“What are your favorite book beginnings and/or endings?”
Thus begins my TCWT post for September, because I couldn’t think of anything cleverer to say. Since I still have nothing, I won’t bore you with it— right into the beginnings.
One of my favorite beginning is that of The Name of the Wind, by Patrick Rothfuss. It’s an epic fantasy that doesn’t begin with a battle between the Dark Lord and the few ruggedly handsome who dare to stand up to him. Instead, it begins with silence. A silence so layered that you can feel it through the pages. It’s called poetry, my friends, and it’s beautiful.
It was night again. The Waystone Inn lay in silence, and it was a silence of three parts.
Another excellent, poetic beginning is that of The Book Thief. Poetic, and hypocritical— the narrator tells you the truth no one wants to remember, then talks about colors to help himself forget about that same truth. It’s a pretty amazing character moment as well as a great hook.
***HERE IS A SMALL FACT***
You are going to die.
And, for the sole reason that it hooked me on contact, the beginning to Dan Wells’ I Am Not A Serial Killer is amazing. I don’t know how it works. I don’t know if one changed word would destroy its value. It’s creepy as anything you’ll read, but it hooks. It’s a little gory, which is why I’m only linking to the quote on GoodReads— it’s amazingly powerful, but it’s still horror.
Those are just first lines. Opening images? There are plenty of those. Again, Dan Wells delivers a great beginning: Partials. Another scary image of a disease that’s killing everyone, careless of age or importance.
Brandon Sanderson’s The Way of Kings. An assassin who goes through everything he wants to avoid, to kill a man he doesn’t want to hurt, with powers that he’s disobeying the heavens to possess. It’s an amazing conflict of character that brings you right into the story.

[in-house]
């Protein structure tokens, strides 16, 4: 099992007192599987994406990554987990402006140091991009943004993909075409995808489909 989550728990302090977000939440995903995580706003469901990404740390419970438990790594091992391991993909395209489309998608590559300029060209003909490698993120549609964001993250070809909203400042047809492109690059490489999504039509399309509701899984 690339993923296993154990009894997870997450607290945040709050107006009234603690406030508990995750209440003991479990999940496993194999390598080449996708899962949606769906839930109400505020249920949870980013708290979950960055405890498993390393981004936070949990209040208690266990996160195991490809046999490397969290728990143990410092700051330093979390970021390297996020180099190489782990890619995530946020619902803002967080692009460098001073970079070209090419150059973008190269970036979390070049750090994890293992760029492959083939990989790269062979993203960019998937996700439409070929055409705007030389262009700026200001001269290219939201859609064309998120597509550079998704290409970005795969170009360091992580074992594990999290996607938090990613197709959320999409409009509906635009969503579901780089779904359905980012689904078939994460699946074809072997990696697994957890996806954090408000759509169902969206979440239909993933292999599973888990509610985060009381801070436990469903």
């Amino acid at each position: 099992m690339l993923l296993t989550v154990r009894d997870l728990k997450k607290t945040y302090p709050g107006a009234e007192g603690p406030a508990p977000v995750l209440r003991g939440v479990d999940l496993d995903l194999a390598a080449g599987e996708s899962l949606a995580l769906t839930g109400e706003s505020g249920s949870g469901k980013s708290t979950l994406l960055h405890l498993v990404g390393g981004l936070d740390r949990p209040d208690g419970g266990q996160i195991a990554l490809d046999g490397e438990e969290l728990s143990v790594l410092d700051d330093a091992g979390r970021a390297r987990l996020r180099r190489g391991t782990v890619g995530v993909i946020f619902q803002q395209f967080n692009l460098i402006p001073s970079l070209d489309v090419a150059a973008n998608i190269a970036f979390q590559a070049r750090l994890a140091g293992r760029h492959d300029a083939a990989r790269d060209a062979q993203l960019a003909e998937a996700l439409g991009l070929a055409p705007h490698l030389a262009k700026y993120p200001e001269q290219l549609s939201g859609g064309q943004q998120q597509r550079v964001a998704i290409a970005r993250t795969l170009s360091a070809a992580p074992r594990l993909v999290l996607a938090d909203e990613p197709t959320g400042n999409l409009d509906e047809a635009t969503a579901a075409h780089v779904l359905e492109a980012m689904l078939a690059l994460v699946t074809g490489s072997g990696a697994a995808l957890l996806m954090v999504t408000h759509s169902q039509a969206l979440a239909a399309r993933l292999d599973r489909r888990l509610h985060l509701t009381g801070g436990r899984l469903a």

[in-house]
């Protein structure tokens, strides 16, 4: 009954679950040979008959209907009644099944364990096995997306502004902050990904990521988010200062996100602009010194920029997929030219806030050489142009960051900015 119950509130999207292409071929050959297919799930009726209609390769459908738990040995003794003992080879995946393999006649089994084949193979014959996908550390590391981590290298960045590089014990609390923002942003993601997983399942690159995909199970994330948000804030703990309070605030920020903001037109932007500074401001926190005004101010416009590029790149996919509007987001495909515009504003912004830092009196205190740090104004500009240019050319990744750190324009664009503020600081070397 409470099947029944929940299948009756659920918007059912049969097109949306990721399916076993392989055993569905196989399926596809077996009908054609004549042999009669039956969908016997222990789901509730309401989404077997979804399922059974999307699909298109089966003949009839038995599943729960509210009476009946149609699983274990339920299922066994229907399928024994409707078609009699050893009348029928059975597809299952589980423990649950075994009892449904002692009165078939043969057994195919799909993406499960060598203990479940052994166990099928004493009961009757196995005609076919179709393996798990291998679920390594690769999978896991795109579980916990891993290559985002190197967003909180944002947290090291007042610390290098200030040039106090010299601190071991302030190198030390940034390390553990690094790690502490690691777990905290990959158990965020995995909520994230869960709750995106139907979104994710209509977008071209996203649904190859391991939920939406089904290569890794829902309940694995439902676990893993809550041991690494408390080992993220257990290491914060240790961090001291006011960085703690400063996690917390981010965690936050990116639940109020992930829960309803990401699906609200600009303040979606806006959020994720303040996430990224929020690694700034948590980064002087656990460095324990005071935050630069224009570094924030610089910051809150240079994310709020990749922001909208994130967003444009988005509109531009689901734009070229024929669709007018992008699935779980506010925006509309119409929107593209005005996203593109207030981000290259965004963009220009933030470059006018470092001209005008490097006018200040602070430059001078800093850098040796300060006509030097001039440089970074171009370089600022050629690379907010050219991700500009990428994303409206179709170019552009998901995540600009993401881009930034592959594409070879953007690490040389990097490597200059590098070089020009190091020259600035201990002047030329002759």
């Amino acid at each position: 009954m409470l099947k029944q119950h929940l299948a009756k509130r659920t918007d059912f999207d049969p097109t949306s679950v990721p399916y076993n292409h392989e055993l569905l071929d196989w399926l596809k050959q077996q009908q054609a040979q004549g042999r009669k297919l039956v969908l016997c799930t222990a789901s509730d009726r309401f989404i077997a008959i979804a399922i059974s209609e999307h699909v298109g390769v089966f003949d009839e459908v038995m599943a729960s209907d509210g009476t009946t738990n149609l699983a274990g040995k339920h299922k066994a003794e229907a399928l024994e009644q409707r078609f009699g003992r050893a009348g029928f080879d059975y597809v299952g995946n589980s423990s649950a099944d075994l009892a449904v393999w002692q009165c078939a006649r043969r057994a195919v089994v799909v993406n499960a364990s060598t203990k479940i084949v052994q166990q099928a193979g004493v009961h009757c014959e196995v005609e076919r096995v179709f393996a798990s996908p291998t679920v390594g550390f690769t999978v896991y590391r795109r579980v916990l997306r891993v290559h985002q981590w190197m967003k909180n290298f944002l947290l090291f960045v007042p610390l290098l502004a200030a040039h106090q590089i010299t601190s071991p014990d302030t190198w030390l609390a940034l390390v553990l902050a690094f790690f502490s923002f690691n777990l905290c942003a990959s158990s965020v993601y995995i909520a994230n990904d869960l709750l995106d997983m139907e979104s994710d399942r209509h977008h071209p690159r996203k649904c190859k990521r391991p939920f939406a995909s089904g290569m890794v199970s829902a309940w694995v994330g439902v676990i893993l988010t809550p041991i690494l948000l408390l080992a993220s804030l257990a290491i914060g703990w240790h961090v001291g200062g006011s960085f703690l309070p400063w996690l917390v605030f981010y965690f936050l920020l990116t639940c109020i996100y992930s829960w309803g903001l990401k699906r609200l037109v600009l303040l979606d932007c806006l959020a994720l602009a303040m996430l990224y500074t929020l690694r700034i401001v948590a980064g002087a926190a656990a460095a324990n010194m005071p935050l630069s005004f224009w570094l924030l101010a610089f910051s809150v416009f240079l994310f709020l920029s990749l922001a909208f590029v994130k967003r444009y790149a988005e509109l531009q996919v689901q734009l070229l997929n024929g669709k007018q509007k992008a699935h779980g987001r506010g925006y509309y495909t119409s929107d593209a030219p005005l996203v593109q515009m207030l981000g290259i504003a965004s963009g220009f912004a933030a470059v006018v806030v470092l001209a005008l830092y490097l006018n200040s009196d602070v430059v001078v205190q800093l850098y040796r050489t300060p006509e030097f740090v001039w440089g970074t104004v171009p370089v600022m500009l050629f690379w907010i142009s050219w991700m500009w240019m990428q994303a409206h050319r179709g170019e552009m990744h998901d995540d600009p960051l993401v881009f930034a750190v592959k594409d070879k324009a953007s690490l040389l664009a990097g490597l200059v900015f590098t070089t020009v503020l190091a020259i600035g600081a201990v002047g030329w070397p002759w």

But beginnings aren’t my favorite parts of books. I tend to allow beginnings to pass so I can get to the rest of the story. First lines don’t stick with me half as much as last lines do.
For instance, the last line to The Return of the King. Sam Gamgee’s statement, “Well, I’m back” has so much character and emotion all at once. Or, as at least one blogger has already mentioned on the chain, Charles Dickens’ end to A Tale of Two Cities.
It is a far, far better thing that I do, than I have ever done; it is a far, far better rest I go to than I have ever known.
But again, I don’t care that much about last lines— I like final images, scenes, and promise fulfillments much more. Ptolemy’s Gate ended spectacularly, as did Castaways of the Flying Dutchman. Both had a perfect amount of sadness to go along with the happiness of conquering evil.
But even with such bittersweet specimens… yes, there are better endings, or worse, depending on your view. The Book Thief was all around one of the best books I’ve read, so it definitely hit its ending perfectly in all emotions. Inkheart and Reckless both ended extremely well. And The Serpent’s Shadow, by Rick Riordan, had another. There are plenty of excellent endings out there, and I’m sure I can think up more.
Check out the other participants:
8th – http://zarahoffman.com/
15th – http://miriamjoywrites.com/
and https://teenscanwritetoo.wordpress.com/ (We’ll announce the topic for next month’s chain.)